KDE is a successful community that keeps attracting new contributors and that has a reputation of being extremely newcomer-friendly. But is this enough to make sure that KDE remains a healthy and growing project?

Suppose a community manages to attract 20 new members every month and suppose a large number of them do not comply to the code of conduct, commit changes without considering the people or modules/components being affected by the commits, do not attend or contribute to any of the community events, do not assist any other members when they seek for help, do not treat other members with respect … It will not take a lot of time until the health of the community will be affected and the future of the project seriously jeopardized.

The main assumption that motivated this project is that attracting new members has become crucial for a large majority of FOSS communities but this is not a sufficient condition to ensure the success and prosperity of a project.

So, yes … it is important to attract newcomers but a community needs to make sure that a certain proportion of these newcomers become ‘good’ contributors from the community perspective. ‘Good’ in the sense that they shall contribute to the well-being and growth of the community. ‘Good’ as good community citizens.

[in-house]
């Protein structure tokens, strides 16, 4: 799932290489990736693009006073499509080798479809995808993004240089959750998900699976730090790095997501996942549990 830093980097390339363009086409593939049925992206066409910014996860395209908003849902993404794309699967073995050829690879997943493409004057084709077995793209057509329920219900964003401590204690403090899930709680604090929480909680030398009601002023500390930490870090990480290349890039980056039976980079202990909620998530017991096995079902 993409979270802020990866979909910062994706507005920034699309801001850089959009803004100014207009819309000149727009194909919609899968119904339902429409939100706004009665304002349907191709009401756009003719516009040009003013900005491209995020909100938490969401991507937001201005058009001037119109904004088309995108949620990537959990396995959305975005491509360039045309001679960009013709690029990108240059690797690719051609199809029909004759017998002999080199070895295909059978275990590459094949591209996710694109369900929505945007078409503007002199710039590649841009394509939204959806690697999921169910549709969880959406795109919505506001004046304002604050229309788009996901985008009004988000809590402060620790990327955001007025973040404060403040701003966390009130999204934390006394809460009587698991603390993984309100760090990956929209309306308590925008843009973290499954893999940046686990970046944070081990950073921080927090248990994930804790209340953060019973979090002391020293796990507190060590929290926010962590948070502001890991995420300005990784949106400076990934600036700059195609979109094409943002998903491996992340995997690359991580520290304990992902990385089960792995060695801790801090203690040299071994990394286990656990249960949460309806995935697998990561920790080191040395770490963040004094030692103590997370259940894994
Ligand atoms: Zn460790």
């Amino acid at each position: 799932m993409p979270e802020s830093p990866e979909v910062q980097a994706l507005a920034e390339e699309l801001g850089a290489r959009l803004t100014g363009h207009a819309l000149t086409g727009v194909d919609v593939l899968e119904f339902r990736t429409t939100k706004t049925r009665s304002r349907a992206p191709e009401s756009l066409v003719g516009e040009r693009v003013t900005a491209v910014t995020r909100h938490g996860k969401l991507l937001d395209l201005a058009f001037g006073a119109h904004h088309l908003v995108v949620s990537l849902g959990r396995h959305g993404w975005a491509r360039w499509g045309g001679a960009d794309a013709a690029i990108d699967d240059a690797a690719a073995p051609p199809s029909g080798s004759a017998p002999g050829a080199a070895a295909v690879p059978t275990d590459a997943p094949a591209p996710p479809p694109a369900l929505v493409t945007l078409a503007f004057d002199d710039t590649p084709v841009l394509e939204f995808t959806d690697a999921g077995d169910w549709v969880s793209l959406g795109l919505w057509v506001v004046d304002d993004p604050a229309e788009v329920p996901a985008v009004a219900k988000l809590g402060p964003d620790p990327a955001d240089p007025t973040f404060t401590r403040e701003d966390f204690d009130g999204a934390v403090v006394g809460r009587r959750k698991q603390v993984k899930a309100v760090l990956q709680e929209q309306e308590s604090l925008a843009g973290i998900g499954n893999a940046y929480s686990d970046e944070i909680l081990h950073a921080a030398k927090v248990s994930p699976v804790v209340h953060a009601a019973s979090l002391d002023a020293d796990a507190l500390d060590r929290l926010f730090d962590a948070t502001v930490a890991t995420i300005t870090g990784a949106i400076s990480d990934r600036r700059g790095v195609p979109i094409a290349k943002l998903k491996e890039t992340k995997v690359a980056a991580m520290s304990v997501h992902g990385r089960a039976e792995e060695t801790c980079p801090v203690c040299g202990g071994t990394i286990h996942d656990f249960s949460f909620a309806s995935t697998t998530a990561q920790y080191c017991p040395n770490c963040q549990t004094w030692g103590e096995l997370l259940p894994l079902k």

What do newcomers have to say about their experience?

Keeping all that in mind, FOSS projects have thus to do a good job at ‘socializing’ their newcomers and turning them into contributors. Doing a good job here means that FOSS projects shall ensure that they help generate those citizenship behaviors from newcomers by designing appropriate newcomer programmes and procedures.

KDE has a lot of initiatives to facilitate the integration of newcomers with its active involvement in GSoC or SoK, the availablity of a wide array of resources dedicated to helping newcomers, or the use of junior jobs to help involve new contributors.

However, it seems that the other side of the coin is less understood by communities: the actual experience of newcomers.

How are the contributions and the behavior of a new member affected if he or she has received formal mentoring by one or several experienced members? Are junior jobs really helping integrate newcomers? How important is the support of a community towards its newcomers? This is what I am trying to find out.

How is this study going to help KDE?